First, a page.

Following its home video release, "Viva Ned Flanders" received mostly positive reviews from critics. Ian Jane of DVD Talk wrote that the episode is a "classic,"[12] and Jake McNeill of Digital Entertainment News found it to be one of the better episodes of the season.[13] Colin Jacobson of DVD Movie Guide wrote that even though he found Ned being 60 years old "absurd," the episode "musters plenty of fine laughs."[11] He especially liked Homer's escapades, as well as the scenes in Vegas. He concluded his review by writing that "now it’s Marge’s time to shine!" is one of his favorite lines of the series.[11]

Warren Martyn and Adrian Wood, the authors of the book I Can't Believe It's a Bigger and Better Updated Unofficial Simpsons Guide, were also positive, commenting that the episode is "one of the fastest paced episodes ever," and "moves at breathless speed."[2] They added that it is "enormous fun with more bizarre moments than you can shake a stick at," particularly praising a scene involving "a hysterical Joan Rivers."[2] Mac MacEntire of DVD Verdict wrote that the establishing shots in Vegas were the episode's highlights.[14] Aaron Roxby of Collider thought negatively of the episode however, writing that, even though the episode has "some decent gags," it is overall "one of the weaker Flanders based episodes."[15]

Similarities have been noted on multiple occasions between this episode and the 2009 film The Hangover, particularly in the inclusion of plot devices such as intoxicated, unexpected marriage and the protagonists meeting an iconic Boxer. Amber and Ginger would re-appear in later episodes of the series. They first returned in the season 13 episode "Brawl in the Family", in which they track down Homer and Ned. In the DVD commentary for said episode, current show runner Al Jean praised "Viva Ned Flanders, but stated that he thought the ending was "loose."[16] He said, "Usually, like, if you leave a wife like, in Vegas, they track you down". "Brawl in the Family" was produced to "resolve" the ending to "Viva Ned Flanders."[16] In the season 18 episode "Jazzy and the Pussycats", the Simpson family attend Amber's funeral, after it is revealed that she has died of a drug overdose while waiting in line to ride a rollercoaster.[17]

References[edit]

  1. ^ "Viva Ned Flanders". The Simpsons.com. Retrieved April 17, 2011. 
  2. ^ a b c d e f Warren Martyn and Adrian Wood. "Viva Ned Flanders". BBC. Retrieved 2008-05-05. 
  3. ^ a b c d e f g h i j k l Scully, Mike (2007). The Simpsons The Complete tenth Season DVD commentary for the episode "Viva Ned Flanders" (DVD). 20th Century Fox.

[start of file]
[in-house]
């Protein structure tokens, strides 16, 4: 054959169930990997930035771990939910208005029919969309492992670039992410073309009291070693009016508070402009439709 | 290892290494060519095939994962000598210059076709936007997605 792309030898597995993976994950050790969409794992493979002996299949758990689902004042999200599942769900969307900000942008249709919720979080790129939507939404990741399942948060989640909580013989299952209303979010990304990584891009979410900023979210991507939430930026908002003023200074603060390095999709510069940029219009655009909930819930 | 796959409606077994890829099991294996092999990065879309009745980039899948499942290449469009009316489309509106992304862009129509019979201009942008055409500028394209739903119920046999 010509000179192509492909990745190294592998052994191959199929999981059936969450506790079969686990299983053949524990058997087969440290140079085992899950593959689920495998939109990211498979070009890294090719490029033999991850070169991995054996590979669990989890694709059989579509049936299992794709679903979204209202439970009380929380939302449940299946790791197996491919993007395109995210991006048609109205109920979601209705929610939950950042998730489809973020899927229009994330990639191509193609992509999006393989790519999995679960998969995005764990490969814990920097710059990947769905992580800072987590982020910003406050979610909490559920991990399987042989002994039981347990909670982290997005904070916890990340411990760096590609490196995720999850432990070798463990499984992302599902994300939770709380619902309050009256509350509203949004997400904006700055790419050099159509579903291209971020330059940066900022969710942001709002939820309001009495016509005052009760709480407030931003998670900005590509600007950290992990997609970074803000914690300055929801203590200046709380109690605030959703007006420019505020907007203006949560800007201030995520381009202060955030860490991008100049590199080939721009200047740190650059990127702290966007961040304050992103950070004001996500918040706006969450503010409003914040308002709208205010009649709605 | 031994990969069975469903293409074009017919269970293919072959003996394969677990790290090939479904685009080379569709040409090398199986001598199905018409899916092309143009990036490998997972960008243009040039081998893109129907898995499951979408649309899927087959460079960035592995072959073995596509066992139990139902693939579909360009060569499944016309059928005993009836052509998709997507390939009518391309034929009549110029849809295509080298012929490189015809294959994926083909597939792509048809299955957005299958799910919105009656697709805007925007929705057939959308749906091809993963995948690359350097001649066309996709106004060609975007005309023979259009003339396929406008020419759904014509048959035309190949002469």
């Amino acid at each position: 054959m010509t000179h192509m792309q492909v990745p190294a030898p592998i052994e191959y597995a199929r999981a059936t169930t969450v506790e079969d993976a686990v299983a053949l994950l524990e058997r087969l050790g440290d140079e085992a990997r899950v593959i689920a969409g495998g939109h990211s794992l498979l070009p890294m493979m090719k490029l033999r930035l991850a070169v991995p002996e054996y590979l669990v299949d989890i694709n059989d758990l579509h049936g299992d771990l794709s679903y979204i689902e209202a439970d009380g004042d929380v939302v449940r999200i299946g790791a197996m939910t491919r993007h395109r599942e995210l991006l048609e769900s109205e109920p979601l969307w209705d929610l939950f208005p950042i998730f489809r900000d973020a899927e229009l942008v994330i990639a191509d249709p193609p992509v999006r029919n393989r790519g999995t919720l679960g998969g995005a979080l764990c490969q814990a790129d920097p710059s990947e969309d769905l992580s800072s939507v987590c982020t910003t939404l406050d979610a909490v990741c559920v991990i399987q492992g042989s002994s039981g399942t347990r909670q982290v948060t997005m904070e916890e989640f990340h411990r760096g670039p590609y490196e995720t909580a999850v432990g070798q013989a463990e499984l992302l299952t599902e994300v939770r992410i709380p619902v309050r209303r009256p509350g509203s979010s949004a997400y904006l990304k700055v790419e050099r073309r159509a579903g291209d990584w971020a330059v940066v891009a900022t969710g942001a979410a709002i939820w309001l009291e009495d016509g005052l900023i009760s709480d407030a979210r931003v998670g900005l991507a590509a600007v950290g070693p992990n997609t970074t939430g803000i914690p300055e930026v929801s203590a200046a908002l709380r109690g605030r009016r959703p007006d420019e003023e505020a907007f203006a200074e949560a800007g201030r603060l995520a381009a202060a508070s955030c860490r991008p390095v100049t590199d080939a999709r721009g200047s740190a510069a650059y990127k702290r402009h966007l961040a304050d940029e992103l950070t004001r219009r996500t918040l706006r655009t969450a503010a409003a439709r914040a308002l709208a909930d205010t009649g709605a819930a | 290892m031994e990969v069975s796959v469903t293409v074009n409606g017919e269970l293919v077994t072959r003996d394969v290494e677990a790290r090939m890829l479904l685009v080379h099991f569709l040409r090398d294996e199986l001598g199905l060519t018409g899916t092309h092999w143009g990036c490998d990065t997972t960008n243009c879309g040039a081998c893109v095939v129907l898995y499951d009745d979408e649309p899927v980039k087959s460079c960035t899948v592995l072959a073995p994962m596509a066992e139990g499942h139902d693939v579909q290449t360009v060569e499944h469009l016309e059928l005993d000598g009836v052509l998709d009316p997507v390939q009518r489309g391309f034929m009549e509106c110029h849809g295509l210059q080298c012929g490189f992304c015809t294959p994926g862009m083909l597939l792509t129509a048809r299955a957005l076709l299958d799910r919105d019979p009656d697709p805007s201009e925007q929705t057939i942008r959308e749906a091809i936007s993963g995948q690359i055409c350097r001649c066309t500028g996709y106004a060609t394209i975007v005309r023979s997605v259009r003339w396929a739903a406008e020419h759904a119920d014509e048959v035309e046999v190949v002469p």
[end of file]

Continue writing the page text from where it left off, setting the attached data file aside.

4. ^ a b Meyer, George (2007). The Simpsons The Complete tenth Season DVD commentary for the episode "Viva Ned Flanders" (DVD). 20th Century Fox. 
  5. ^ a b c d e f g Affleck, Neil (2007). The Simpsons The Complete tenth Season DVD commentary for the episode "Viva Ned Flanders" (DVD). 20th Century Fox. 
  6. ^ a b Hauge, Ron (2007). The Simpsons The Complete tenth Season DVD commentary for the episode "Viva Ned Flanders" (DVD). 20th Century Fox. 
  7. ^ Groening, Matt (2007). The Simpsons The Complete tenth Season DVD commentary for the episode "Viva Ned Flanders" (DVD). 20th Century Fox. 
  8. ^ Chernoff, Scott (July 24, 2007). "I Bent My Wookiee! Celebrating the Star Wars/Simpsons Connection". Star Wars.com. Archived from the original on July 24, 2011. Retrieved 2011-08-28. 
  9. ^ St. Paul Pioneer Press (January 13, 1999). "NIELSEN RATINGS". St. Paul Pioneer Press. 
  10. ^ "Outstanding Animated Program (for Programming One Hour Or Less) – 1999". Academy of Television Arts & Sciences. Retrieved May 13, 2011. 
  11. ^ a b c Jacobson, Colin (August 20, 2007). "The Simpsons: The Complete Tenth Season (1998)". DVD Movie Guide. Retrieved April 17, 2011. 
  12. ^ Jane, Ian (August 29, 2007). "The Simpsons – The Complete Tenth Season". DVD Talk. Retrieved April 17, 2011. 
  13. ^ MacNeill, Jake (September 25, 2007). "The Simpsons: Season 10". Digital Entertainment News. Retrieved April 17, 2011. 
  14. ^ MacEntire, Mac (August 29, 2007). "The Simpsons: The Complete Tenth Season". DVD Verdict. Retrieved April 17, 2011. 
  15. ^ Roxby, Aaron (September 7, 2007). "DVD Review – THE SIMPSONS – Season 10". Collider. Retrieved April 17, 2011. 
  16. ^ a b Jean, Al. (2010). Commentary for "Brawl in the Family", in The Simpsons: The Complete Thirteenth Season [DVD]. 20th Century Fox.
  17. ^ "Jazzy and the Pussycats". The Simpsons.com. Retrieved April 17, 2011.